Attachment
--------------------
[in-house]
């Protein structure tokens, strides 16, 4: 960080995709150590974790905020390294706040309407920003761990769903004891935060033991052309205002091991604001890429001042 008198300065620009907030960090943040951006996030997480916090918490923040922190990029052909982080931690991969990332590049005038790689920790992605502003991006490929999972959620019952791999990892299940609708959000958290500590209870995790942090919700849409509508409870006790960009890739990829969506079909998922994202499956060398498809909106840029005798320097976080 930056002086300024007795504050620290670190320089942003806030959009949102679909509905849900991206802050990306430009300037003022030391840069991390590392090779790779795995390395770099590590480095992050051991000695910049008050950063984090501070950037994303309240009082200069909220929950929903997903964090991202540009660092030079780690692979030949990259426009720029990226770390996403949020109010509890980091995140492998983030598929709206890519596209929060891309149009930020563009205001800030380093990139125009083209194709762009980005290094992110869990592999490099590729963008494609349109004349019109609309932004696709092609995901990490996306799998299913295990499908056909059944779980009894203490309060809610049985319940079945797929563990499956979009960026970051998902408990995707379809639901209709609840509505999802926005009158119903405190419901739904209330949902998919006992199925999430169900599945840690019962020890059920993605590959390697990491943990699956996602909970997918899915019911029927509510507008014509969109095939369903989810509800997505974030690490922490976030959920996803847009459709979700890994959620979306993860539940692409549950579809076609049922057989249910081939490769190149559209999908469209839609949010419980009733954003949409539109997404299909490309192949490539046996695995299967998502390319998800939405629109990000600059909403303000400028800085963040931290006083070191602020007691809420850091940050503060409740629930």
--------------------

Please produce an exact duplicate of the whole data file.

[in-house]
């Protein structure tokens, strides 16, 4: 960080995709150590974790905020390294706040309407920003761990769903004891935060033991052309205002091991604001890429001042 008198300065620009907030960090943040951006996030997480916090918490923040922190990029052909982080931690991969990332590049005038790689920790992605502003991006490929999972959620019952791999990892299940609708959000958290500590209870995790942090919700849409509508409870006790960009890739990829969506079909998922994202499956060398498809909106840029005798320097976080 930056002086300024007795504050620290670190320089942003806030959009949102679909509905849900991206802050990306430009300037003022030391840069991390590392090779790779795995390395770099590590480095992050051991000695910049008050950063984090501070950037994303309240009082200069909220929950929903997903964090991202540009660092030079780690692979030949990259426009720029990226770390996403949020109010509890980091995140492998983030598929709206890519596209929060891309149009930020563009205001800030380093990139125009083209194709762009980005290094992110869990592999490099590729963008494609349109004349019109609309932004696709092609995901990490996306799998299913295990499908056909059944779980009894203490309060809610049985319940079945797929563990499956979009960026970051998902408990995707379809639901209709609840509505999802926005009158119903405190419901739904209330949902998919006992199925999430169900599945840690019962020890059920993605590959390697990491943990699956996602909970997918899915019911029927509510507008014509969109095939369903989810509800997505974030690490922490976030959920996803847009459709979700890994959620979306993860539940692409549950579809076609049922057989249910081939490769190149559209999908469209839609949010419980009733954003949409539109997404299909490309192949490539046996695995299967998502390319998800939405629109990000600059909403303000400028800085963040931290006083070191602020007691809420850091940050503060409740629930």